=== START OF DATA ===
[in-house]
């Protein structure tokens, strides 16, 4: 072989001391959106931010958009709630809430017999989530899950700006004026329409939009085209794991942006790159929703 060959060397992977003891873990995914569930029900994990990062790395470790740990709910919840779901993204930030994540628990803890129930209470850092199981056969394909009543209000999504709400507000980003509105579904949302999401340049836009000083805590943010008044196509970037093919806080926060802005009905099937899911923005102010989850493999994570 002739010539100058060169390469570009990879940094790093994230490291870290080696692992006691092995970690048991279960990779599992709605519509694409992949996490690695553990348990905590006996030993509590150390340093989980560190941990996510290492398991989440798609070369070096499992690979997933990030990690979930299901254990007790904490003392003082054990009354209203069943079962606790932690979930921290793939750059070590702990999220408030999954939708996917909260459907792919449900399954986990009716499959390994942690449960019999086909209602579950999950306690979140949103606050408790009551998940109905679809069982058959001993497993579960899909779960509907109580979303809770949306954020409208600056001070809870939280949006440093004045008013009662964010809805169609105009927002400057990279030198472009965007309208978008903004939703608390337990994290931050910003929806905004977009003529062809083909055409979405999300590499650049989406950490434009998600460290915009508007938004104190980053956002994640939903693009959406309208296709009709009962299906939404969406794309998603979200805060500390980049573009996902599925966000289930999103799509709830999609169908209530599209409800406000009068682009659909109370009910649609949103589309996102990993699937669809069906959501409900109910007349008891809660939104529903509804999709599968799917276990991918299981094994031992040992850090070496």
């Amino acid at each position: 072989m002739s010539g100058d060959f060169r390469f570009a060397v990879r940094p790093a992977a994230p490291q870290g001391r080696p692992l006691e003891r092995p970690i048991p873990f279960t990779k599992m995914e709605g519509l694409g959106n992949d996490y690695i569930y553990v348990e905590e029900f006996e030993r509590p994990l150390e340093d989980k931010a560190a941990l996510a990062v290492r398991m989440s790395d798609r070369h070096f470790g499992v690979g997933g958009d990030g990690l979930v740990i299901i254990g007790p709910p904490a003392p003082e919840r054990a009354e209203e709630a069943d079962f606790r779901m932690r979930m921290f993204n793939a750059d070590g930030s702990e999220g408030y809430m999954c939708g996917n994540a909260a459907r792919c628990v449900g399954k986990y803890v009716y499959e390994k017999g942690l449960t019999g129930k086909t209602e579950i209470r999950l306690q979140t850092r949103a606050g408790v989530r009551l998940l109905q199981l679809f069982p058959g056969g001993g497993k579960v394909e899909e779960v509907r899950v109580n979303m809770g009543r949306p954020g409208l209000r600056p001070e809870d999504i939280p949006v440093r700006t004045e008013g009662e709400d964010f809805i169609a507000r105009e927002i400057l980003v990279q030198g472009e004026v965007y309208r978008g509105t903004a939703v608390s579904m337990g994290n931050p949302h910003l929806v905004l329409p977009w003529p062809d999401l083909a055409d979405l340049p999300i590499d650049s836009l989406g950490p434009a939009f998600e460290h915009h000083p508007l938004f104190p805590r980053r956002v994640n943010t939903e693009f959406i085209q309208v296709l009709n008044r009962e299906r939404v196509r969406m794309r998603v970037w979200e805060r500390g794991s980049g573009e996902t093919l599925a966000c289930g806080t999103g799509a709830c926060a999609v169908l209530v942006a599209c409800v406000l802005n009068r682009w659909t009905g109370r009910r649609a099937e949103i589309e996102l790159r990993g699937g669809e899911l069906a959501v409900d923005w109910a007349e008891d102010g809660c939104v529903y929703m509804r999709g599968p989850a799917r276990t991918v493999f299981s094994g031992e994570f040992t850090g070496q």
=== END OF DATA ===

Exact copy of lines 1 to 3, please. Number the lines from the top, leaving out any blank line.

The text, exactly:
[in-house]
């Protein structure tokens, strides 16, 4: 072989001391959106931010958009709630809430017999989530899950700006004026329409939009085209794991942006790159929703 060959060397992977003891873990995914569930029900994990990062790395470790740990709910919840779901993204930030994540628990803890129930209470850092199981056969394909009543209000999504709400507000980003509105579904949302999401340049836009000083805590943010008044196509970037093919806080926060802005009905099937899911923005102010989850493999994570 002739010539100058060169390469570009990879940094790093994230490291870290080696692992006691092995970690048991279960990779599992709605519509694409992949996490690695553990348990905590006996030993509590150390340093989980560190941990996510290492398991989440798609070369070096499992690979997933990030990690979930299901254990007790904490003392003082054990009354209203069943079962606790932690979930921290793939750059070590702990999220408030999954939708996917909260459907792919449900399954986990009716499959390994942690449960019999086909209602579950999950306690979140949103606050408790009551998940109905679809069982058959001993497993579960899909779960509907109580979303809770949306954020409208600056001070809870939280949006440093004045008013009662964010809805169609105009927002400057990279030198472009965007309208978008903004939703608390337990994290931050910003929806905004977009003529062809083909055409979405999300590499650049989406950490434009998600460290915009508007938004104190980053956002994640939903693009959406309208296709009709009962299906939404969406794309998603979200805060500390980049573009996902599925966000289930999103799509709830999609169908209530599209409800406000009068682009659909109370009910649609949103589309996102990993699937669809069906959501409900109910007349008891809660939104529903509804999709599968799917276990991918299981094994031992040992850090070496």
């Amino acid at each position: 072989m002739s010539g100058d060959f060169r390469f570009a060397v990879r940094p790093a992977a994230p490291q870290g001391r080696p692992l006691e003891r092995p970690i048991p873990f279960t990779k599992m995914e709605g519509l694409g959106n992949d996490y690695i569930y553990v348990e905590e029900f006996e030993r509590p994990l150390e340093d989980k931010a560190a941990l996510a990062v290492r398991m989440s790395d798609r070369h070096f470790g499992v690979g997933g958009d990030g990690l979930v740990i299901i254990g007790p709910p904490a003392p003082e919840r054990a009354e209203e709630a069943d079962f606790r779901m932690r979930m921290f993204n793939a750059d070590g930030s702990e999220g408030y809430m999954c939708g996917n994540a909260a459907r792919c628990v449900g399954k986990y803890v009716y499959e390994k017999g942690l449960t019999g129930k086909t209602e579950i209470r999950l306690q979140t850092r949103a606050g408790v989530r009551l998940l109905q199981l679809f069982p058959g056969g001993g497993k579960v394909e899909e779960v509907r899950v109580n979303m809770g009543r949306p954020g409208l209000r600056p001070e809870d999504i939280p949006v440093r700006t004045e008013g009662e709400d964010f809805i169609a507000r105009e927002i400057l980003v990279q030198g472009e004026v965007y309208r978008g509105t903004a939703v608390s579904m337990g994290n931050p949302h910003l929806v905004l329409p977009w003529p062809d999401l083909a055409d979405l340049p999300i590499d650049s836009l989406g950490p434009a939009f998600e460290h915009h000083p508007l938004f104190p805590r980053r956002v994640n943010t939903e693009f959406i085209q309208v296709l009709n008044r009962e299906r939404v196509r969406m794309r998603v970037w979200e805060r500390g794991s980049g573009e996902t093919l599925a966000c289930g806080t999103g799509a709830c926060a999609v169908l209530v942006a599209c409800v406000l802005n009068r682009w659909t009905g109370r009910r649609a099937e949103i589309e996102l790159r990993g699937g669809e899911l069906a959501v409900d923005w109910a007349e008891d102010g809660c939104v529903y929703m509804r999709g599968p989850a799917r276990t991918v493999f299981s094994g031992e994570f040992t850090g070496q």